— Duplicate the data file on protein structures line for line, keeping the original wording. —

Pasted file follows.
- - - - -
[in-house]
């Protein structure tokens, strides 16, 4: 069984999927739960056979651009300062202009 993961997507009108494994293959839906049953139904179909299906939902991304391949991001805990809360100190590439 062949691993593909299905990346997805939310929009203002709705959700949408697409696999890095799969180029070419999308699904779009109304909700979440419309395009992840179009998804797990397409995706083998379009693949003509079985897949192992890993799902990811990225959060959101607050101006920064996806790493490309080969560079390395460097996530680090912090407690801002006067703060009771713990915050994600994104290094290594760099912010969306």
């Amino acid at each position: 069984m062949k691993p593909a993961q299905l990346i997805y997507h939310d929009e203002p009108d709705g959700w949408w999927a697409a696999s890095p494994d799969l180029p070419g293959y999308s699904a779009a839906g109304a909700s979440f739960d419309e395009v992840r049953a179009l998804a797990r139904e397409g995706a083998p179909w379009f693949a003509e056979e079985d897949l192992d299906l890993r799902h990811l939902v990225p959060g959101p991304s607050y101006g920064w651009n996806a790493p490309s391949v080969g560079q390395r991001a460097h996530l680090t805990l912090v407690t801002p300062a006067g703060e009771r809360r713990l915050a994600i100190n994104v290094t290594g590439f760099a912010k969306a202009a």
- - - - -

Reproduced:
[in-house]
């Protein structure tokens, strides 16, 4: 069984999927739960056979651009300062202009 993961997507009108494994293959839906049953139904179909299906939902991304391949991001805990809360100190590439 062949691993593909299905990346997805939310929009203002709705959700949408697409696999890095799969180029070419999308699904779009109304909700979440419309395009992840179009998804797990397409995706083998379009693949003509079985897949192992890993799902990811990225959060959101607050101006920064996806790493490309080969560079390395460097996530680090912090407690801002006067703060009771713990915050994600994104290094290594760099912010969306």
């Amino acid at each position: 069984m062949k691993p593909a993961q299905l990346i997805y997507h939310d929009e203002p009108d709705g959700w949408w999927a697409a696999s890095p494994d799969l180029p070419g293959y999308s699904a779009a839906g109304a909700s979440f739960d419309e395009v992840r049953a179009l998804a797990r139904e397409g995706a083998p179909w379009f693949a003509e056979e079985d897949l192992d299906l890993r799902h990811l939902v990225p959060g959101p991304s607050y101006g920064w651009n996806a790493p490309s391949v080969g560079q390395r991001a460097h996530l680090t805990l912090v407690t801002p300062a006067g703060e009771r809360r713990l915050a994600i100190n994104v290094t290594g590439f760099a912010k969306a202009a």